for National Geographic News
As the Beijing Olympics draw near, archaeologists are reporting the discovery of the long-lost chariot race track at the Greek birthplace of the games.
German researchers claim to have identified the hippodrome at Olympia, in Western Greece, some 1,600 years after the historic sports venue disappeared under river mud.
The ancient circuit, where Olympic competitors raced in chariots or on horseback, was found in May by a team including Norbert Müller of Johannes Gutenberg University in Mainz, Germany.
Müller, a sports historian, declared the find "an archaeological sensation."
Researchers located the site using geomagnetic technology, a method that allows archaeologists to trace ancient structural features hidden beneath the soil.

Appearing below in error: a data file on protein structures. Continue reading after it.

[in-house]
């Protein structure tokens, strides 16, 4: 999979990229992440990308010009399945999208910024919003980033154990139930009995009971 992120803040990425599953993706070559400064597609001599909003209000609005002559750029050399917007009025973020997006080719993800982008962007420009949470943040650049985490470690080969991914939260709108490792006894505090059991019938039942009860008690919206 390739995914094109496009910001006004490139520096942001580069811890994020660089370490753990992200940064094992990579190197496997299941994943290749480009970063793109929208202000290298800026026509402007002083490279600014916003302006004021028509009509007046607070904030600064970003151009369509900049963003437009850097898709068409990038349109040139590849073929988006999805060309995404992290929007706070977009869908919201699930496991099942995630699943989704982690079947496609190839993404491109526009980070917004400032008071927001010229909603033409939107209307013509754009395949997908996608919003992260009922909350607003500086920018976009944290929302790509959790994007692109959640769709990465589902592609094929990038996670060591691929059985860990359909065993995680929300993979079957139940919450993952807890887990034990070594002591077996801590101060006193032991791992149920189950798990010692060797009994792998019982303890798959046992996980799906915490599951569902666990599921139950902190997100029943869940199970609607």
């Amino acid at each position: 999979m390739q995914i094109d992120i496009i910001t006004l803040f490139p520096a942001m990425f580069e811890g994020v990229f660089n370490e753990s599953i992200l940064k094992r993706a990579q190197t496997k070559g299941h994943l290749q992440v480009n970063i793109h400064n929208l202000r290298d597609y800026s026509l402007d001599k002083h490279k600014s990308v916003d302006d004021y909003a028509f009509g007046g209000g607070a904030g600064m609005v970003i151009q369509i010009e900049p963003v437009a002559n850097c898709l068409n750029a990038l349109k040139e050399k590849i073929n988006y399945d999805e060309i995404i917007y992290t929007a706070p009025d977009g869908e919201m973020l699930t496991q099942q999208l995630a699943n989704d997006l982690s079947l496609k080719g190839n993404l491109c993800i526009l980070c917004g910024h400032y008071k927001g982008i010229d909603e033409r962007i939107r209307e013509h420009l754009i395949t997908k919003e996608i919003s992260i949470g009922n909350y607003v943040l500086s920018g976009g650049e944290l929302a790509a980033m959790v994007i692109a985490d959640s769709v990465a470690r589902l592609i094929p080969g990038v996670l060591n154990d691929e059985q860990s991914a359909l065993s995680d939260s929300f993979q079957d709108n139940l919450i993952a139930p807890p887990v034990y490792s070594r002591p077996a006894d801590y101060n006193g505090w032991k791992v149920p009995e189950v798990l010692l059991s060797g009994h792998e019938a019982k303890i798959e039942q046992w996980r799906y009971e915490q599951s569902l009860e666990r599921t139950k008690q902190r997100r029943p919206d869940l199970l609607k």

Part of the oblong track's distinctive outline was documented some seven feet (two meters) beneath fields and olive groves and extended almost 656 feet (200 meters) in length.
East of the sanctuary of the Greek god Zeus, the track ran parallel to the stadium at Olympia where athletes performed, according to Müller and co-researcher Christian Wacker of the German Sports and Olympic Museum in Köln (Cologne), Germany.
Outlines of walls or ramparts were highlighted, "which can be most clearly connected with the ancient hippodrome," the researchers said in a statement.
The findings provide the "first clear indications" of the hippodrome's location, they added.
The exact position of the hippodrome has long been a mystery, even though archaeologists have been excavating at Olympia since 1875.
Situated on the floodplain of the Alfeiós River, the site was buried under silt some 1,600 years ago.
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